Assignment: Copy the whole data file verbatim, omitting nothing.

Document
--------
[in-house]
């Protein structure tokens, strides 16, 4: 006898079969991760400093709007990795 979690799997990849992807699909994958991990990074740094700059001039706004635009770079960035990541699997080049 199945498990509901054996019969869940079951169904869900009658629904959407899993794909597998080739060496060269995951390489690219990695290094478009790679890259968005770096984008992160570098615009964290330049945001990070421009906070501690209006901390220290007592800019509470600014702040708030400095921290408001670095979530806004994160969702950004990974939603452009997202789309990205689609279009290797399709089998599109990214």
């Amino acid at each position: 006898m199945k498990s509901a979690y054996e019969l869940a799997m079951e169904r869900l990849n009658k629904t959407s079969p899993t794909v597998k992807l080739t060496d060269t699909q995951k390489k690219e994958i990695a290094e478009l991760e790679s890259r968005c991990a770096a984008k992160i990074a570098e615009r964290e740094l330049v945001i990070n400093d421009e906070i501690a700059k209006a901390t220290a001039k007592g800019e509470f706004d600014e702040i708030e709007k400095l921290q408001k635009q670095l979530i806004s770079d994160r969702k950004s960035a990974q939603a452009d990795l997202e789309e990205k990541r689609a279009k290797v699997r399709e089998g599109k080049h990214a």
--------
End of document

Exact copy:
[in-house]
């Protein structure tokens, strides 16, 4: 006898079969991760400093709007990795 979690799997990849992807699909994958991990990074740094700059001039706004635009770079960035990541699997080049 199945498990509901054996019969869940079951169904869900009658629904959407899993794909597998080739060496060269995951390489690219990695290094478009790679890259968005770096984008992160570098615009964290330049945001990070421009906070501690209006901390220290007592800019509470600014702040708030400095921290408001670095979530806004994160969702950004990974939603452009997202789309990205689609279009290797399709089998599109990214």
């Amino acid at each position: 006898m199945k498990s509901a979690y054996e019969l869940a799997m079951e169904r869900l990849n009658k629904t959407s079969p899993t794909v597998k992807l080739t060496d060269t699909q995951k390489k690219e994958i990695a290094e478009l991760e790679s890259r968005c991990a770096a984008k992160i990074a570098e615009r964290e740094l330049v945001i990070n400093d421009e906070i501690a700059k209006a901390t220290a001039k007592g800019e509470f706004d600014e702040i708030e709007k400095l921290q408001k635009q670095l979530i806004s770079d994160r969702k950004s960035a990974q939603a452009d990795l997202e789309e990205k990541r689609a279009k290797v699997r399709e089998g599109k080049h990214a």